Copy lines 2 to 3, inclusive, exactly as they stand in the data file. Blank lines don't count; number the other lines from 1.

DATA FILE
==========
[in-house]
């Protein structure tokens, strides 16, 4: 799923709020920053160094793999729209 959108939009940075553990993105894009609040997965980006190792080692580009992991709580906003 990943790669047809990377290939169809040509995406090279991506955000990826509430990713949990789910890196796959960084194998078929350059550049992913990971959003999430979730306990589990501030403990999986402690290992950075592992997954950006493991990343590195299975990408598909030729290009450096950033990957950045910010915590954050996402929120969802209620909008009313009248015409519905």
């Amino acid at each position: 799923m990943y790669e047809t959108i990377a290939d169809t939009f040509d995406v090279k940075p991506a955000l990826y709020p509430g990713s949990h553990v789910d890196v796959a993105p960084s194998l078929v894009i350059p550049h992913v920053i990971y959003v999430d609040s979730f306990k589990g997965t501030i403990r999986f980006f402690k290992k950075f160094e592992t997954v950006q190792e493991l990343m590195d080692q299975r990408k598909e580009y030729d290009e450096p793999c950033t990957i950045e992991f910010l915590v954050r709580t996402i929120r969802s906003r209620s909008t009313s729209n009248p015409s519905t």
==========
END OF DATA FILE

């Protein structure tokens, strides 16, 4: 799923709020920053160094793999729209 959108939009940075553990993105894009609040997965980006190792080692580009992991709580906003 990943790669047809990377290939169809040509995406090279991506955000990826509430990713949990789910890196796959960084194998078929350059550049992913990971959003999430979730306990589990501030403990999986402690290992950075592992997954950006493991990343590195299975990408598909030729290009450096950033990957950045910010915590954050996402929120969802209620909008009313009248015409519905």
């Amino acid at each position: 799923m990943y790669e047809t959108i990377a290939d169809t939009f040509d995406v090279k940075p991506a955000l990826y709020p509430g990713s949990h553990v789910d890196v796959a993105p960084s194998l078929v894009i350059p550049h992913v920053i990971y959003v999430d609040s979730f306990k589990g997965t501030i403990r999986f980006f402690k290992k950075f160094e592992t997954v950006q190792e493991l990343m590195d080692q299975r990408k598909e580009y030729d290009e450096p793999c950033t990957i950045e992991f910010l915590v954050r709580t996402i929120r969802s906003r209620s909008t009313s729209n009248p015409s519905t």